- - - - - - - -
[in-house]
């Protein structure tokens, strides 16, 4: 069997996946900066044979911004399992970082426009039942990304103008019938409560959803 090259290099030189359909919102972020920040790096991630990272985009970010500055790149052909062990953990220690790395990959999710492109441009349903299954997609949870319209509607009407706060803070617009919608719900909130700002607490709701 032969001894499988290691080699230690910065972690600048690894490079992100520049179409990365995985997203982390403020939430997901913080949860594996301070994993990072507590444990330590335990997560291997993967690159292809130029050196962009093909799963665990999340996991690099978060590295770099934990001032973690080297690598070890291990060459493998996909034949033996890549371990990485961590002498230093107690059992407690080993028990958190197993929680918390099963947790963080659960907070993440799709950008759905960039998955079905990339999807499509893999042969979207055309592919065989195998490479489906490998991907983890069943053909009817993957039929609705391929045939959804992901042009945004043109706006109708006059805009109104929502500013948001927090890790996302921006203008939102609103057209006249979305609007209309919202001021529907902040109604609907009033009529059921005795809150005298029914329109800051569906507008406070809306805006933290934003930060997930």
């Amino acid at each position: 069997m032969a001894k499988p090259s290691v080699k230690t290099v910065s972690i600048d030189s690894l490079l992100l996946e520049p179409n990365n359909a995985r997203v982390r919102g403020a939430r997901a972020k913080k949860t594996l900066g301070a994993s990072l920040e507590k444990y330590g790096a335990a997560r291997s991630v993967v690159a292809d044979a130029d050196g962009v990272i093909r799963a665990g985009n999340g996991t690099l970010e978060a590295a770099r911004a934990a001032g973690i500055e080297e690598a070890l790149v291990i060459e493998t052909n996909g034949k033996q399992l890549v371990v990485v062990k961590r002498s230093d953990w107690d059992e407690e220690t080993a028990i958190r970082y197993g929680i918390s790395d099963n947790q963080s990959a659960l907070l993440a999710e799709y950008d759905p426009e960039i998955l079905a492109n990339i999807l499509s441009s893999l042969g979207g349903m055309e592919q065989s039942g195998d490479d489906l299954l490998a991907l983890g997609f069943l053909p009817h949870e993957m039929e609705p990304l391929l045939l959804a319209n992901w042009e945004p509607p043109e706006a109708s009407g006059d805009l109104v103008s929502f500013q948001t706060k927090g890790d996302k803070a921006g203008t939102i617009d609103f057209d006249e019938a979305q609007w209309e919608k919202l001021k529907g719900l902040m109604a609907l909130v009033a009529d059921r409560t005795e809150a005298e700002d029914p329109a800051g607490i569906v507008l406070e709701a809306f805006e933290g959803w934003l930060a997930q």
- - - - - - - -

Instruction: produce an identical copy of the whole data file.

[in-house]
């Protein structure tokens, strides 16, 4: 069997996946900066044979911004399992970082426009039942990304103008019938409560959803 090259290099030189359909919102972020920040790096991630990272985009970010500055790149052909062990953990220690790395990959999710492109441009349903299954997609949870319209509607009407706060803070617009919608719900909130700002607490709701 032969001894499988290691080699230690910065972690600048690894490079992100520049179409990365995985997203982390403020939430997901913080949860594996301070994993990072507590444990330590335990997560291997993967690159292809130029050196962009093909799963665990999340996991690099978060590295770099934990001032973690080297690598070890291990060459493998996909034949033996890549371990990485961590002498230093107690059992407690080993028990958190197993929680918390099963947790963080659960907070993440799709950008759905960039998955079905990339999807499509893999042969979207055309592919065989195998490479489906490998991907983890069943053909009817993957039929609705391929045939959804992901042009945004043109706006109708006059805009109104929502500013948001927090890790996302921006203008939102609103057209006249979305609007209309919202001021529907902040109604609907009033009529059921005795809150005298029914329109800051569906507008406070809306805006933290934003930060997930």
């Amino acid at each position: 069997m032969a001894k499988p090259s290691v080699k230690t290099v910065s972690i600048d030189s690894l490079l992100l996946e520049p179409n990365n359909a995985r997203v982390r919102g403020a939430r997901a972020k913080k949860t594996l900066g301070a994993s990072l920040e507590k444990y330590g790096a335990a997560r291997s991630v993967v690159a292809d044979a130029d050196g962009v990272i093909r799963a665990g985009n999340g996991t690099l970010e978060a590295a770099r911004a934990a001032g973690i500055e080297e690598a070890l790149v291990i060459e493998t052909n996909g034949k033996q399992l890549v371990v990485v062990k961590r002498s230093d953990w107690d059992e407690e220690t080993a028990i958190r970082y197993g929680i918390s790395d099963n947790q963080s990959a659960l907070l993440a999710e799709y950008d759905p426009e960039i998955l079905a492109n990339i999807l499509s441009s893999l042969g979207g349903m055309e592919q065989s039942g195998d490479d489906l299954l490998a991907l983890g997609f069943l053909p009817h949870e993957m039929e609705p990304l391929l045939l959804a319209n992901w042009e945004p509607p043109e706006a109708s009407g006059d805009l109104v103008s929502f500013q948001t706060k927090g890790d996302k803070a921006g203008t939102i617009d609103f057209d006249e019938a979305q609007w209309e919608k919202l001021k529907g719900l902040m109604a609907l909130v009033a009529d059921r409560t005795e809150a005298e700002d029914p329109a800051g607490i569906v507008l406070e709701a809306f805006e933290g959803w934003l930060a997930q």